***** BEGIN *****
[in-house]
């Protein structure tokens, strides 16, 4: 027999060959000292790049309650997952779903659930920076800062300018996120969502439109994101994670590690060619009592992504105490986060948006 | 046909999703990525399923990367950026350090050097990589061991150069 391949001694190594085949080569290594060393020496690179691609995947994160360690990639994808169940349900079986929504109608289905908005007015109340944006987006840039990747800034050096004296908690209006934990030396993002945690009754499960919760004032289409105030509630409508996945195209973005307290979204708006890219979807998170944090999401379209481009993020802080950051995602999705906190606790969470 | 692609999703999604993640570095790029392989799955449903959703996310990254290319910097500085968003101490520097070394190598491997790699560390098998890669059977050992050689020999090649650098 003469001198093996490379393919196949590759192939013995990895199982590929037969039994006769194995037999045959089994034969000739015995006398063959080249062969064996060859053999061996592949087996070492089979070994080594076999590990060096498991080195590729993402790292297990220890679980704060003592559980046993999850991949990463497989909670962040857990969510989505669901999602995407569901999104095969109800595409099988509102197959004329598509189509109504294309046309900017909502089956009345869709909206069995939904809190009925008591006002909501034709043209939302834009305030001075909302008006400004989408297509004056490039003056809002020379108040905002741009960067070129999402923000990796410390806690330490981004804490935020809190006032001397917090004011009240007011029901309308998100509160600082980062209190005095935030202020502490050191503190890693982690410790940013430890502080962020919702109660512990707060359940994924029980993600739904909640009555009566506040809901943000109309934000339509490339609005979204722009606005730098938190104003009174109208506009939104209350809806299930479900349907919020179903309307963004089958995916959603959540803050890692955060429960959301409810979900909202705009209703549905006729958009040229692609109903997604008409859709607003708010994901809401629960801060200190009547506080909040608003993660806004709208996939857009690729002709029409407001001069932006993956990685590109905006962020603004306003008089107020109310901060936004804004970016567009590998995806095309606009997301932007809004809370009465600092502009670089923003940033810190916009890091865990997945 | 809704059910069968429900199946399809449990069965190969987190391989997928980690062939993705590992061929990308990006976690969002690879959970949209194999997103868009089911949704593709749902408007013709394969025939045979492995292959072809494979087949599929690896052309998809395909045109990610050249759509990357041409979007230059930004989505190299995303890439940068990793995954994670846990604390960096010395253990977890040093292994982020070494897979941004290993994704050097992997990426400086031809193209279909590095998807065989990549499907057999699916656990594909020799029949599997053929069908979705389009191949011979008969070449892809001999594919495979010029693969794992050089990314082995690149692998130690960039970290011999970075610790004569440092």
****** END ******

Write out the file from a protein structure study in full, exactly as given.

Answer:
[in-house]
């Protein structure tokens, strides 16, 4: 027999060959000292790049309650997952779903659930920076800062300018996120969502439109994101994670590690060619009592992504105490986060948006 | 046909999703990525399923990367950026350090050097990589061991150069 391949001694190594085949080569290594060393020496690179691609995947994160360690990639994808169940349900079986929504109608289905908005007015109340944006987006840039990747800034050096004296908690209006934990030396993002945690009754499960919760004032289409105030509630409508996945195209973005307290979204708006890219979807998170944090999401379209481009993020802080950051995602999705906190606790969470 | 692609999703999604993640570095790029392989799955449903959703996310990254290319910097500085968003101490520097070394190598491997790699560390098998890669059977050992050689020999090649650098 003469001198093996490379393919196949590759192939013995990895199982590929037969039994006769194995037999045959089994034969000739015995006398063959080249062969064996060859053999061996592949087996070492089979070994080594076999590990060096498991080195590729993402790292297990220890679980704060003592559980046993999850991949990463497989909670962040857990969510989505669901999602995407569901999104095969109800595409099988509102197959004329598509189509109504294309046309900017909502089956009345869709909206069995939904809190009925008591006002909501034709043209939302834009305030001075909302008006400004989408297509004056490039003056809002020379108040905002741009960067070129999402923000990796410390806690330490981004804490935020809190006032001397917090004011009240007011029901309308998100509160600082980062209190005095935030202020502490050191503190890693982690410790940013430890502080962020919702109660512990707060359940994924029980993600739904909640009555009566506040809901943000109309934000339509490339609005979204722009606005730098938190104003009174109208506009939104209350809806299930479900349907919020179903309307963004089958995916959603959540803050890692955060429960959301409810979900909202705009209703549905006729958009040229692609109903997604008409859709607003708010994901809401629960801060200190009547506080909040608003993660806004709208996939857009690729002709029409407001001069932006993956990685590109905006962020603004306003008089107020109310901060936004804004970016567009590998995806095309606009997301932007809004809370009465600092502009670089923003940033810190916009890091865990997945 | 809704059910069968429900199946399809449990069965190969987190391989997928980690062939993705590992061929990308990006976690969002690879959970949209194999997103868009089911949704593709749902408007013709394969025939045979492995292959072809494979087949599929690896052309998809395909045109990610050249759509990357041409979007230059930004989505190299995303890439940068990793995954994670846990604390960096010395253990977890040093292994982020070494897979941004290993994704050097992997990426400086031809193209279909590095998807065989990549499907057999699916656990594909020799029949599997053929069908979705389009191949011979008969070449892809001999594919495979010029693969794992050089990314082995690149692998130690960039970290011999970075610790004569440092």